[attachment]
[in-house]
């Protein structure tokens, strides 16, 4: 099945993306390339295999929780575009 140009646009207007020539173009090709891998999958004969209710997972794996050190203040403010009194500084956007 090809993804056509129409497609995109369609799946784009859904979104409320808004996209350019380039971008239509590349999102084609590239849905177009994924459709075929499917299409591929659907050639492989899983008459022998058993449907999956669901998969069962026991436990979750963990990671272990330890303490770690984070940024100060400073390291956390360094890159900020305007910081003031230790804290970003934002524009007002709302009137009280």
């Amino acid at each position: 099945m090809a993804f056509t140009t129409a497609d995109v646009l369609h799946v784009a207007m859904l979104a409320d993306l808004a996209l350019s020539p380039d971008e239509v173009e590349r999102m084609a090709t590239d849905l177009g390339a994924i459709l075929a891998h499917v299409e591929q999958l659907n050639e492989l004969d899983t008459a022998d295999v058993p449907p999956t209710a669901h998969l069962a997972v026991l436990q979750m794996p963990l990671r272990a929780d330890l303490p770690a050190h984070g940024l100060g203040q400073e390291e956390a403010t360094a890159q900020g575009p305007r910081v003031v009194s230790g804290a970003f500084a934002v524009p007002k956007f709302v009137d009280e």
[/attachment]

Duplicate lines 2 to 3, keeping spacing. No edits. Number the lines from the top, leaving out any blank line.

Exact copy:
């Protein structure tokens, strides 16, 4: 099945993306390339295999929780575009 140009646009207007020539173009090709891998999958004969209710997972794996050190203040403010009194500084956007 090809993804056509129409497609995109369609799946784009859904979104409320808004996209350019380039971008239509590349999102084609590239849905177009994924459709075929499917299409591929659907050639492989899983008459022998058993449907999956669901998969069962026991436990979750963990990671272990330890303490770690984070940024100060400073390291956390360094890159900020305007910081003031230790804290970003934002524009007002709302009137009280």
């Amino acid at each position: 099945m090809a993804f056509t140009t129409a497609d995109v646009l369609h799946v784009a207007m859904l979104a409320d993306l808004a996209l350019s020539p380039d971008e239509v173009e590349r999102m084609a090709t590239d849905l177009g390339a994924i459709l075929a891998h499917v299409e591929q999958l659907n050639e492989l004969d899983t008459a022998d295999v058993p449907p999956t209710a669901h998969l069962a997972v026991l436990q979750m794996p963990l990671r272990a929780d330890l303490p770690a050190h984070g940024l100060g203040q400073e390291e956390a403010t360094a890159q900020g575009p305007r910081v003031v009194s230790g804290a970003f500084a934002v524009p007002k956007f709302v009137d009280e």